Book Review: The Garden Club of America

With gift-giving season upon us, I thought it would be a good time to review some of the gardening books I've received or read in the last year.


Actually, "review" might not be the best description, as I'm not yet sure how extensive my comments will be -- I'll at least give you my thoughts and feelings about each. Does that pass as a review these days? I'm planning on doing at least four of these posts, but let's see how it goes.

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I'm starting this series with The Garden Club of America: 100 years of a growing legacy by William Seale (Smithsonian Books). I received this book ages ago -- back in March actually -- and was excited by the prospect of learning more about the GCA and how it came to be.

I should point out that I've a bit of a personality conflict when it comes to history. On the one hand, I love old photos, and can look at them for hours. They pull me in, my brain trying to piece together the stories they tell, soaking in the details. On the other hand, I've never once in my adult life read for pleasure any historical book. As much as I like viewing history in photographic form, reading about it is not something that ever sounds fun to me.


That means I have almost nothing to use for reference when talking about this book -- I can't compare it to any other historical account. Please keep that in mind.

This book was not very enjoyable for me. It was really difficult for me to pick up every day, and it took me months to work my way through it.

I expect a certain amount of record-keeping in a historical book: this person did this on that date, that event occurred at this time, and so on. I also expect that it's not just a reference, that there would be some amount of narrative or story to tie everything together, and this book did not provide it.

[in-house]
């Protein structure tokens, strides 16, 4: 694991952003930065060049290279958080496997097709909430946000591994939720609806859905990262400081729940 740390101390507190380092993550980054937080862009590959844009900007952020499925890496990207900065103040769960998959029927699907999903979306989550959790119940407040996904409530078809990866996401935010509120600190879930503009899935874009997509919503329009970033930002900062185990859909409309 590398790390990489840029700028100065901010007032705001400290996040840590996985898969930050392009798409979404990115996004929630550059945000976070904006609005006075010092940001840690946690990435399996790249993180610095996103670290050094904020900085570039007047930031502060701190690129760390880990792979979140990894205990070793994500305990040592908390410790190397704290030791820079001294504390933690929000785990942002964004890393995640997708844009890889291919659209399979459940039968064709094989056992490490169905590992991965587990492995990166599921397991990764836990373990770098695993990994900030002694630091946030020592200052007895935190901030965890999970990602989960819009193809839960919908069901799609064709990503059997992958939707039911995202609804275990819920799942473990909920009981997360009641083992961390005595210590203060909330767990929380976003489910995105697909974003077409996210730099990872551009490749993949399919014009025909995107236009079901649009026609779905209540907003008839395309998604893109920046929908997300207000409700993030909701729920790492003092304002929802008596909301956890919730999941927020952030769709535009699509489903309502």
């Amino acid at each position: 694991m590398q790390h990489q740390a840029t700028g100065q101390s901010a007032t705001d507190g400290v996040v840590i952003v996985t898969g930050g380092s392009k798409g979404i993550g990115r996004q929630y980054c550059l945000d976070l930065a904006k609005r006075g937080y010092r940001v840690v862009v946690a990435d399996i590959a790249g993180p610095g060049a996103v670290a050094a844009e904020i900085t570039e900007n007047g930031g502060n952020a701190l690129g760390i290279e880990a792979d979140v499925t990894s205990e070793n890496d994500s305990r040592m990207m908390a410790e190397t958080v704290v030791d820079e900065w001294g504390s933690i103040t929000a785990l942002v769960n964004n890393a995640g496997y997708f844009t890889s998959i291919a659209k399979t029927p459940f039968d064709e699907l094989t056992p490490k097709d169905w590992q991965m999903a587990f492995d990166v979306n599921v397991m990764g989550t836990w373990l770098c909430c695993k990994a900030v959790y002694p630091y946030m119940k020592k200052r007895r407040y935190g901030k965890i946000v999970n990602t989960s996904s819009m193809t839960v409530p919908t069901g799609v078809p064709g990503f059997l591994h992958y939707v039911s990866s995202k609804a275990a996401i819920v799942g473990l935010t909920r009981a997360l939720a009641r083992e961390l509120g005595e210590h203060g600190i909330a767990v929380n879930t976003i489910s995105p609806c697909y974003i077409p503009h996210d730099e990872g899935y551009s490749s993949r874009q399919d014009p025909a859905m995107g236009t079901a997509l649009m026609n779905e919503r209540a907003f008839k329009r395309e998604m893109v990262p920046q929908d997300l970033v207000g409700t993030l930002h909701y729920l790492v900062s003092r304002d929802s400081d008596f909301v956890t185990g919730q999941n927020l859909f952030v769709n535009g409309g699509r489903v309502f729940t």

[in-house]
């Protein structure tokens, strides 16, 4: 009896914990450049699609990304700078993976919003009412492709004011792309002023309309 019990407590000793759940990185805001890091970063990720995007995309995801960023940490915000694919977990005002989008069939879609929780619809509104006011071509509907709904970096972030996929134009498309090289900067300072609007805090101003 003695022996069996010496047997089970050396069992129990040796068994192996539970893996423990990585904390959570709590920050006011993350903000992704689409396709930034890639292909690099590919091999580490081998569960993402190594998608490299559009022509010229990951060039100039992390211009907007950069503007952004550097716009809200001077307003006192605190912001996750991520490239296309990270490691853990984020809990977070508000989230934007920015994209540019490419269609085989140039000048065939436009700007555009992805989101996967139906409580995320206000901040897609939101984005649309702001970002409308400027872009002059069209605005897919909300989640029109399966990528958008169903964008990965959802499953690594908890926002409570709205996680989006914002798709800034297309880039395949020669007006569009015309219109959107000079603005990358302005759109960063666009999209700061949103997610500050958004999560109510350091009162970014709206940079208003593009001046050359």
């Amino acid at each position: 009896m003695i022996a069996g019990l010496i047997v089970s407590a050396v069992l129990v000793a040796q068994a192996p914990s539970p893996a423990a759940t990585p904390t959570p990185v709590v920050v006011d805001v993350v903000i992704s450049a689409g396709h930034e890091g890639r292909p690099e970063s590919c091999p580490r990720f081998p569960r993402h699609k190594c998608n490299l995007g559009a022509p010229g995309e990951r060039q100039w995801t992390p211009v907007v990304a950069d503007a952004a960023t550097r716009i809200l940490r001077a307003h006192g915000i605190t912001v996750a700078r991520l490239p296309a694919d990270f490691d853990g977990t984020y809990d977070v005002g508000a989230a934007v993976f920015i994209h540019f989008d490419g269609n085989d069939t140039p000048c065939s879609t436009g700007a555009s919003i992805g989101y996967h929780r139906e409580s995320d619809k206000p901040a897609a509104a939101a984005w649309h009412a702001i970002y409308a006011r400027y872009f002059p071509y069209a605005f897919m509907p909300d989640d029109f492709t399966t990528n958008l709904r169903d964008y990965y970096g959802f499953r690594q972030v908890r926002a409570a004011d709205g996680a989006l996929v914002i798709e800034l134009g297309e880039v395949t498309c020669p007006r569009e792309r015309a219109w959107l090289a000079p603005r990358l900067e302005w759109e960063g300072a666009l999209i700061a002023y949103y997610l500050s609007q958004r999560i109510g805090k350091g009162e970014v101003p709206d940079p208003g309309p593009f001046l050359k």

It's true that I learned quite a bit about the GCA and the impact they had on the parks and natural areas of this country, especially in the times before WWII. For instance, they were instrumental in controlling the proliferation of billboards. They also were responsible for the protection of much of California's redwood forests, and very involved in the concept and popularizing of victory gardens. I was quite interested in all of these topics.

Unfortunately, there was much in the history of the GCA that I did not find interesting. The locations and descriptions of their offices for instance. Also, their substantial involvement in flower shows and flower arranging. Details that I suppose it takes a certain type of reader to appreciate perhaps? (Of which I am not one.) The largest detail problem for me though was the names. I expect a book about the history of a club to contain some names of its important members, but to me there were just too many people mentioned just once or twice, without much time spent on each...

...unless they were mentioned several times throughout the book. This for me was the main problem with this work: it was broken into sections that kept jumping you back in time. I'd be reading about the 1950's then a turn of the page would get me to the start of a new section of the book (for instance, "The Conservationists") and I'd be back in 1913 reading about the same people doing different things, moving forward through the decades again. I did not like this!


In summary: I enjoyed some sections of this book, wished I would have completely skipped others, and learned a lot about the GCA. I wish it would have had more of a narrative, but enjoyed many of the 90 historical photos.


Rather than give a rating to each of these books I "review", I think I'll answer some questions instead:

Am I glad to have it on my bookshelf?   Yes.
Would I be disappointed if I misplaced it it?   Not really.
Will I read it again?   Probably not.
Would I give it as a gift?   If I knew a history buff, or somebody with even a tenuous connection to the GCA, then yes. Otherwise, no.


Thanks to Smithsonian Books for sending me this review copy of the book earlier this year. 

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Gerhard Bock (Bamboo, Succulents and More)  – (November 30, 2013 at 10:28 AM)  

Thank you for starting a book review thread. Great blogging idea for the winter now that gardening activities are slowing down. I have a bunch of books I'd like to talk about.

danger garden  – (December 1, 2013 at 12:20 AM)  

I like the questions at the end approach, nice!

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